The thing is that intuitive understanding of a tool is not enough. Everyone knows how to use a hammer for example. But nailing things together without damaging the wood, wasting nails, or hitting your thumbs is not trivial and takes some practice. Same goes with software but on a much higher level of complexity.

I’m not saying you should be experimenting with new software when under strict deadlines. I’m just suggesting that perhaps sometimes the right question to ask is not “how do I transform this data so that I can dump it into Excel” but rather “what tool should I use to efficiently analyze this data and get the answers I’m looking for”.

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15 Responses to MS Office Addiction

  1. Ian Clifton UNITED STATES Mozilla Firefox Linux says:

    To be fair, it is called Microsoft Word and not MS Resume or MS Paragraph. Using it to write a sentence is stretching the capabilities already, let along a whole paragraph or more!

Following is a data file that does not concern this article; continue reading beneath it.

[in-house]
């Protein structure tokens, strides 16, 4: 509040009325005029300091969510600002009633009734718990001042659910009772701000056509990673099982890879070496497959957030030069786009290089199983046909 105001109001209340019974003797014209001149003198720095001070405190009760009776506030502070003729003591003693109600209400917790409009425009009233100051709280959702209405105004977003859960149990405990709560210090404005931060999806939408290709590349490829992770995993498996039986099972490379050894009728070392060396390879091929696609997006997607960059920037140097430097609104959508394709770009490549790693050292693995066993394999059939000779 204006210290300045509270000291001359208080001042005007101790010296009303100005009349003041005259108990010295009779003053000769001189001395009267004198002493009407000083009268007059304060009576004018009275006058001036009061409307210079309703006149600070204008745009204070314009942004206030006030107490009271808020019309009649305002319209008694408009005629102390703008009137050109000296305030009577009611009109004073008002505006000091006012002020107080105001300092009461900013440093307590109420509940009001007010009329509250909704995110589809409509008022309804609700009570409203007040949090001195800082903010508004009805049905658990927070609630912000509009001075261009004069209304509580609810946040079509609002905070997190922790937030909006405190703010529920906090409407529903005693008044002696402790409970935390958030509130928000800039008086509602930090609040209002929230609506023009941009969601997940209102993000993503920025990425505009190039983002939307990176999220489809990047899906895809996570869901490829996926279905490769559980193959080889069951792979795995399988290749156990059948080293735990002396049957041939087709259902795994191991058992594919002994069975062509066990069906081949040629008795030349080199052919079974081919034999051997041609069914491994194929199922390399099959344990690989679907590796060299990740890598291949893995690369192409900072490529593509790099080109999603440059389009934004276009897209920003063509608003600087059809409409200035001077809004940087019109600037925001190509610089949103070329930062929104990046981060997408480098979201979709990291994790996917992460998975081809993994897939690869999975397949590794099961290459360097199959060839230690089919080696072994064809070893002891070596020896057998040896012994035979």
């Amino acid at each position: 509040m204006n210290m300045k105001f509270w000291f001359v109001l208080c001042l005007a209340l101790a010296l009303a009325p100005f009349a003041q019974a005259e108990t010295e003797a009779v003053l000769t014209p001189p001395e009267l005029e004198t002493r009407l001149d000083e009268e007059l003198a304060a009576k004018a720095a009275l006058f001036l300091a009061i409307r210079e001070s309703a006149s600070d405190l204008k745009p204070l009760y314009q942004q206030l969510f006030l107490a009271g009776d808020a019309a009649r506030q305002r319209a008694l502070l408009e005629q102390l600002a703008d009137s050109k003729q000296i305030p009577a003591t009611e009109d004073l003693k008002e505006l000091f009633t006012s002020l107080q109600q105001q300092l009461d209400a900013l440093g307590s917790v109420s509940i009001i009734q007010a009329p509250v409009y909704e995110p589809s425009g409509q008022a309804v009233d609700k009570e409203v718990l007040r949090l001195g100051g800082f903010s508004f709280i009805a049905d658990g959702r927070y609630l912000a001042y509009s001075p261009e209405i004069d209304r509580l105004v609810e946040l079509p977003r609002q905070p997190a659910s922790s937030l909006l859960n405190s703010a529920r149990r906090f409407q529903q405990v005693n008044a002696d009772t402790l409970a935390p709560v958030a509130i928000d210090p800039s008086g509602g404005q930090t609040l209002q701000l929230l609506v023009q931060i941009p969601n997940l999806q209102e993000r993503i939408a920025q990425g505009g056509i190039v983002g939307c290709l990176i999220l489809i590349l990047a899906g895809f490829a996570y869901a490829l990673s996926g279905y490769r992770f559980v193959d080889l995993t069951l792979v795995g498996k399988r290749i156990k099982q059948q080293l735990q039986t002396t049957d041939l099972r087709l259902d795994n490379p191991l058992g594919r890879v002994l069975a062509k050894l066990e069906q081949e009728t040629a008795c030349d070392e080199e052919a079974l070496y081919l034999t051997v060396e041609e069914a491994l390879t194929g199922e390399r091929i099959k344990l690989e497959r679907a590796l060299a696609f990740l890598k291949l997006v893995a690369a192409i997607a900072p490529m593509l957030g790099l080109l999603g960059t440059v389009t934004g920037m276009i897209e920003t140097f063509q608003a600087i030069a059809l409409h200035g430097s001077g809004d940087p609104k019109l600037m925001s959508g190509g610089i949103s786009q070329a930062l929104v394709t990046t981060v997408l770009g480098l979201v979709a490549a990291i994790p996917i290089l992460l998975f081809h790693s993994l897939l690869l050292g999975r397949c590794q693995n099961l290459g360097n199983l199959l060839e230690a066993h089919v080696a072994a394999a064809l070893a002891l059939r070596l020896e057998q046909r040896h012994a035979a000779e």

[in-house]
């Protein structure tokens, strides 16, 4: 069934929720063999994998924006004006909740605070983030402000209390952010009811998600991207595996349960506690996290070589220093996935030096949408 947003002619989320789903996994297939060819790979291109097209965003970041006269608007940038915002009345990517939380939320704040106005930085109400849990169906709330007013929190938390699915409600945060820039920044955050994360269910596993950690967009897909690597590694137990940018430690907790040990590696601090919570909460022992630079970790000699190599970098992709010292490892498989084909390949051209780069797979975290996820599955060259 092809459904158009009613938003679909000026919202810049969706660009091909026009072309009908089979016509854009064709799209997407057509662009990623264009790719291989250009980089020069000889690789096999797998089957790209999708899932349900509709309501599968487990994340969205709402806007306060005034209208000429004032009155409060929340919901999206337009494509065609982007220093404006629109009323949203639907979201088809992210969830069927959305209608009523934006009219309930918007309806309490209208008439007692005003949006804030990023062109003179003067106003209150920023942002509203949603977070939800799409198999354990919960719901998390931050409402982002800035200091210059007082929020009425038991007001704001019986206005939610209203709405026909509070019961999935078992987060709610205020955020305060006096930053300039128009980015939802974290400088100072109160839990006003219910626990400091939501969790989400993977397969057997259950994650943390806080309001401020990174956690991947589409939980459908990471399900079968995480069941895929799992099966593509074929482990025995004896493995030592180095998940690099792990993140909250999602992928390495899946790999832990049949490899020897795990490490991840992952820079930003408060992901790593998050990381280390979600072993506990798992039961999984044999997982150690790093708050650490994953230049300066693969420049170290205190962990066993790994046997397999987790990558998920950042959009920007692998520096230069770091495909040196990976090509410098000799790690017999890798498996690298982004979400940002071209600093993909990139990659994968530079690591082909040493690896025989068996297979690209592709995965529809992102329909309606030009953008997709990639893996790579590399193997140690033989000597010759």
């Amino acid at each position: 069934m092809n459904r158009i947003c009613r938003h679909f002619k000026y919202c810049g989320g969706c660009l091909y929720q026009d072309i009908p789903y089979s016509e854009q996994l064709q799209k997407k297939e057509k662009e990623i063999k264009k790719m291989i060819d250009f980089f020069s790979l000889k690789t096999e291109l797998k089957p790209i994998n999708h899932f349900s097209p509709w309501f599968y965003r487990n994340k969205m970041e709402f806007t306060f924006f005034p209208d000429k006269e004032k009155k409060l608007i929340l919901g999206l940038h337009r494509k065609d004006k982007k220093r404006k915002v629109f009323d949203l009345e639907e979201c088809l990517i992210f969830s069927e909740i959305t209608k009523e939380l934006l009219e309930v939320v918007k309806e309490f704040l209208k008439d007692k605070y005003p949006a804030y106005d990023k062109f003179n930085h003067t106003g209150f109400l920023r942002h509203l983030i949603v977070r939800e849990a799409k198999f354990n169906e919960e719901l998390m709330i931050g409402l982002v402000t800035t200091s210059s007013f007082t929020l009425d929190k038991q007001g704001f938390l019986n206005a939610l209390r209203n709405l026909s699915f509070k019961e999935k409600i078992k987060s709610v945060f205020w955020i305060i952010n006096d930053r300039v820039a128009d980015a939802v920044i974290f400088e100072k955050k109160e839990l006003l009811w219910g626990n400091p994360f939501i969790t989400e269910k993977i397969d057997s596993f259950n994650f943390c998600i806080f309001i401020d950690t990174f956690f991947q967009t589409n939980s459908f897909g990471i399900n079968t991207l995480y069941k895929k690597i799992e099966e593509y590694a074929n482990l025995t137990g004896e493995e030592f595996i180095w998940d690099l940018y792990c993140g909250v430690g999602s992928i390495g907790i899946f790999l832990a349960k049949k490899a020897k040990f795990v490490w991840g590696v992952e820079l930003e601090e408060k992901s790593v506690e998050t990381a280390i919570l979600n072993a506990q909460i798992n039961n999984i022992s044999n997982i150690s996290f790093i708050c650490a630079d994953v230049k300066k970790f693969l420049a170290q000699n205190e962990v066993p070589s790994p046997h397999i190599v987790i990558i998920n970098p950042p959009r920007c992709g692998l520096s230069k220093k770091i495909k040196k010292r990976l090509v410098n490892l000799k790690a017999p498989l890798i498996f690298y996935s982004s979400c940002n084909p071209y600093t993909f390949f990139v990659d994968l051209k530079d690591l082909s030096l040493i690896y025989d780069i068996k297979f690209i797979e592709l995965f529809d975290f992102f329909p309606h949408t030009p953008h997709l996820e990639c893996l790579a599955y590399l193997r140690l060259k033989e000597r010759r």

I think one of the problems is that, while some other format/tool would be better for a certain job, you might not have the software to work with it on another computer (and many users have limited privileges, preventing them from installing new software… if they even know how). Of course, that’s easily taken care of by using standardized formats and ensuring an organization’s computers all have the necessary software on them…. but since when were standards important?

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  2. Luke Maciak UNITED STATES Mozilla Firefox Ubuntu Linux Terminalist says:

    Yeah, but this is why we have helpful IT departments out there. I’d love to supply my users with whatever tools they need but all they ever seem to desire (with few rare exceptions) is MS Office.